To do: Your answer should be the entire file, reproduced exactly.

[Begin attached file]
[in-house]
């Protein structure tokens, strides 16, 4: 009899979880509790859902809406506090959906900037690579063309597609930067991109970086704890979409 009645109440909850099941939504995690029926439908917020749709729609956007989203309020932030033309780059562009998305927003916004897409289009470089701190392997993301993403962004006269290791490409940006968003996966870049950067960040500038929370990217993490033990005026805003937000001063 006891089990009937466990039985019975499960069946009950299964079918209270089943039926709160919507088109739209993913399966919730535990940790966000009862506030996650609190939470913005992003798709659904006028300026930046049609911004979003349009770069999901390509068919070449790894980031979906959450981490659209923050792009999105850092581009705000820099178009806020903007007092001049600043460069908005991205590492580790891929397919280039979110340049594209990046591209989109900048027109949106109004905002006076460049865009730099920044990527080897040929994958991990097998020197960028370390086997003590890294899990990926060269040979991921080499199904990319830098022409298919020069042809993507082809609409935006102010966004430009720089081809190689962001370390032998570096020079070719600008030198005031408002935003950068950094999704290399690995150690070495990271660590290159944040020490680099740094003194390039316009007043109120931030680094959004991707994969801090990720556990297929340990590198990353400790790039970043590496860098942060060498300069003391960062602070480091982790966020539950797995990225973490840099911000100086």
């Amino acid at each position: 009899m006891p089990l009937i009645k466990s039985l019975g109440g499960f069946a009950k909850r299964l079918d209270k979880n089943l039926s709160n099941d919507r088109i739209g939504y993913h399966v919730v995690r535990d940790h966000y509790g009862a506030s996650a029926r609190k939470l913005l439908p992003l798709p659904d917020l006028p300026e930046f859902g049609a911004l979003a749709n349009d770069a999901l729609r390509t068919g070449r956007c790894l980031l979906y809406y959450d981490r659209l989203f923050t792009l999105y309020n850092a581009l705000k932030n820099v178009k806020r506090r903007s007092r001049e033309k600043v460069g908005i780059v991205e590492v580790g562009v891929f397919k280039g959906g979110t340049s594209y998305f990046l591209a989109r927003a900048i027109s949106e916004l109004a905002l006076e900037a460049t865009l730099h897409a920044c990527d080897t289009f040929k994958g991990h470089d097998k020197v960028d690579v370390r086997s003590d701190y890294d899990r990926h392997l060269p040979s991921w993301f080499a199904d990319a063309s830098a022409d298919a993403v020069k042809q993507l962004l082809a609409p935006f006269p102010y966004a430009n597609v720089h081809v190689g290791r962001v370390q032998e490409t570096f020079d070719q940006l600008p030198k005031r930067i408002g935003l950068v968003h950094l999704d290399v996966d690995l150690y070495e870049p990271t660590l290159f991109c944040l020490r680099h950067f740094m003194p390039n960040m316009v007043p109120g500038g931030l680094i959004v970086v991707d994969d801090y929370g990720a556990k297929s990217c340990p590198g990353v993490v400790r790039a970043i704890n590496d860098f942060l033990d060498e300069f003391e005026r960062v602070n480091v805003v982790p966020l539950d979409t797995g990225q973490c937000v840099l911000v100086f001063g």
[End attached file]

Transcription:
[in-house]
């Protein structure tokens, strides 16, 4: 009899979880509790859902809406506090959906900037690579063309597609930067991109970086704890979409 009645109440909850099941939504995690029926439908917020749709729609956007989203309020932030033309780059562009998305927003916004897409289009470089701190392997993301993403962004006269290791490409940006968003996966870049950067960040500038929370990217993490033990005026805003937000001063 006891089990009937466990039985019975499960069946009950299964079918209270089943039926709160919507088109739209993913399966919730535990940790966000009862506030996650609190939470913005992003798709659904006028300026930046049609911004979003349009770069999901390509068919070449790894980031979906959450981490659209923050792009999105850092581009705000820099178009806020903007007092001049600043460069908005991205590492580790891929397919280039979110340049594209990046591209989109900048027109949106109004905002006076460049865009730099920044990527080897040929994958991990097998020197960028370390086997003590890294899990990926060269040979991921080499199904990319830098022409298919020069042809993507082809609409935006102010966004430009720089081809190689962001370390032998570096020079070719600008030198005031408002935003950068950094999704290399690995150690070495990271660590290159944040020490680099740094003194390039316009007043109120931030680094959004991707994969801090990720556990297929340990590198990353400790790039970043590496860098942060060498300069003391960062602070480091982790966020539950797995990225973490840099911000100086």
């Amino acid at each position: 009899m006891p089990l009937i009645k466990s039985l019975g109440g499960f069946a009950k909850r299964l079918d209270k979880n089943l039926s709160n099941d919507r088109i739209g939504y993913h399966v919730v995690r535990d940790h966000y509790g009862a506030s996650a029926r609190k939470l913005l439908p992003l798709p659904d917020l006028p300026e930046f859902g049609a911004l979003a749709n349009d770069a999901l729609r390509t068919g070449r956007c790894l980031l979906y809406y959450d981490r659209l989203f923050t792009l999105y309020n850092a581009l705000k932030n820099v178009k806020r506090r903007s007092r001049e033309k600043v460069g908005i780059v991205e590492v580790g562009v891929f397919k280039g959906g979110t340049s594209y998305f990046l591209a989109r927003a900048i027109s949106e916004l109004a905002l006076e900037a460049t865009l730099h897409a920044c990527d080897t289009f040929k994958g991990h470089d097998k020197v960028d690579v370390r086997s003590d701190y890294d899990r990926h392997l060269p040979s991921w993301f080499a199904d990319a063309s830098a022409d298919a993403v020069k042809q993507l962004l082809a609409p935006f006269p102010y966004a430009n597609v720089h081809v190689g290791r962001v370390q032998e490409t570096f020079d070719q940006l600008p030198k005031r930067i408002g935003l950068v968003h950094l999704d290399v996966d690995l150690y070495e870049p990271t660590l290159f991109c944040l020490r680099h950067f740094m003194p390039n960040m316009v007043p109120g500038g931030l680094i959004v970086v991707d994969d801090y929370g990720a556990k297929s990217c340990p590198g990353v993490v400790r790039a970043i704890n590496d860098f942060l033990d060498e300069f003391e005026r960062v602070n480091v805003v982790p966020l539950d979409t797995g990225q973490c937000v840099l911000v100086f001063g």